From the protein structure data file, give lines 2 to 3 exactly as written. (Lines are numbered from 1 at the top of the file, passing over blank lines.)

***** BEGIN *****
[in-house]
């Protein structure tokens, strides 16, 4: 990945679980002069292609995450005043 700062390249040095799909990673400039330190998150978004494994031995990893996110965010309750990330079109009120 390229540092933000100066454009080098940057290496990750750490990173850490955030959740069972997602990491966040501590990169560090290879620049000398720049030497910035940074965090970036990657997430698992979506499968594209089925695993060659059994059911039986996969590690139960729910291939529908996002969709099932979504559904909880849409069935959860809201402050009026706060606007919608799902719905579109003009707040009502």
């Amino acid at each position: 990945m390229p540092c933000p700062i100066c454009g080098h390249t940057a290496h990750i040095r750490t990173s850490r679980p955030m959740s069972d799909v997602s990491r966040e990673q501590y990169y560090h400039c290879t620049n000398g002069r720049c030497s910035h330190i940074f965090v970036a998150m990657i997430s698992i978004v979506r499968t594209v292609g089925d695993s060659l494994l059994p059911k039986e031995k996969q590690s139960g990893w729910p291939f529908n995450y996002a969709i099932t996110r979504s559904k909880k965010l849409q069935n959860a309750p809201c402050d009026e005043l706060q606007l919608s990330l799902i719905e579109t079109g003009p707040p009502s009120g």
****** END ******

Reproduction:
């Protein structure tokens, strides 16, 4: 990945679980002069292609995450005043 700062390249040095799909990673400039330190998150978004494994031995990893996110965010309750990330079109009120 390229540092933000100066454009080098940057290496990750750490990173850490955030959740069972997602990491966040501590990169560090290879620049000398720049030497910035940074965090970036990657997430698992979506499968594209089925695993060659059994059911039986996969590690139960729910291939529908996002969709099932979504559904909880849409069935959860809201402050009026706060606007919608799902719905579109003009707040009502």
């Amino acid at each position: 990945m390229p540092c933000p700062i100066c454009g080098h390249t940057a290496h990750i040095r750490t990173s850490r679980p955030m959740s069972d799909v997602s990491r966040e990673q501590y990169y560090h400039c290879t620049n000398g002069r720049c030497s910035h330190i940074f965090v970036a998150m990657i997430s698992i978004v979506r499968t594209v292609g089925d695993s060659l494994l059994p059911k039986e031995k996969q590690s139960g990893w729910p291939f529908n995450y996002a969709i099932t996110r979504s559904k909880k965010l849409q069935n959860a309750p809201c402050d009026e005043l706060q606007l919608s990330l799902i719905e579109t079109g003009p707040p009502s009120g």